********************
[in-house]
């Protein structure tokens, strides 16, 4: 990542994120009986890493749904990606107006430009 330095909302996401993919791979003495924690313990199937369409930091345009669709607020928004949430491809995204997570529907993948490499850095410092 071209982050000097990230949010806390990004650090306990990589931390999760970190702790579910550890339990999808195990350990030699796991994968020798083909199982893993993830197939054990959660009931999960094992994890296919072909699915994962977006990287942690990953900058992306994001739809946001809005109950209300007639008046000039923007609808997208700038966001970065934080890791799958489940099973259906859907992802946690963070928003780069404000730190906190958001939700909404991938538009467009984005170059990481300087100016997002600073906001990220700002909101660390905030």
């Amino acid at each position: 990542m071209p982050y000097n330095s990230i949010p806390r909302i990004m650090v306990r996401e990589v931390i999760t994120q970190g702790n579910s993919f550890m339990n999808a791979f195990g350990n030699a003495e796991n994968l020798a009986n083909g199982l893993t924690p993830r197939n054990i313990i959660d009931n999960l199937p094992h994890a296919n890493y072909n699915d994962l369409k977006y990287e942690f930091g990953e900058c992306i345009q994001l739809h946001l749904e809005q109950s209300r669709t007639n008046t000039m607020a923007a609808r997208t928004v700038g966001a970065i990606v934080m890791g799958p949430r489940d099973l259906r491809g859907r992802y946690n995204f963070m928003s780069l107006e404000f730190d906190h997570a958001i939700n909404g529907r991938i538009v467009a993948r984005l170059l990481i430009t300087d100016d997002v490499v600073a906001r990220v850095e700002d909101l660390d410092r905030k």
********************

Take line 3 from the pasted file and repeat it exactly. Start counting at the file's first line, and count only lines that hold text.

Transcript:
């Amino acid at each position: 990542m071209p982050y000097n330095s990230i949010p806390r909302i990004m650090v306990r996401e990589v931390i999760t994120q970190g702790n579910s993919f550890m339990n999808a791979f195990g350990n030699a003495e796991n994968l020798a009986n083909g199982l893993t924690p993830r197939n054990i313990i959660d009931n999960l199937p094992h994890a296919n890493y072909n699915d994962l369409k977006y990287e942690f930091g990953e900058c992306i345009q994001l739809h946001l749904e809005q109950s209300r669709t007639n008046t000039m607020a923007a609808r997208t928004v700038g966001a970065i990606v934080m890791g799958p949430r489940d099973l259906r491809g859907r992802y946690n995204f963070m928003s780069l107006e404000f730190d906190h997570a958001i939700n909404g529907r991938i538009v467009a993948r984005l170059l990481i430009t300087d100016d997002v490499v600073a906001r990220v850095e700002d909101l660390d410092r905030k």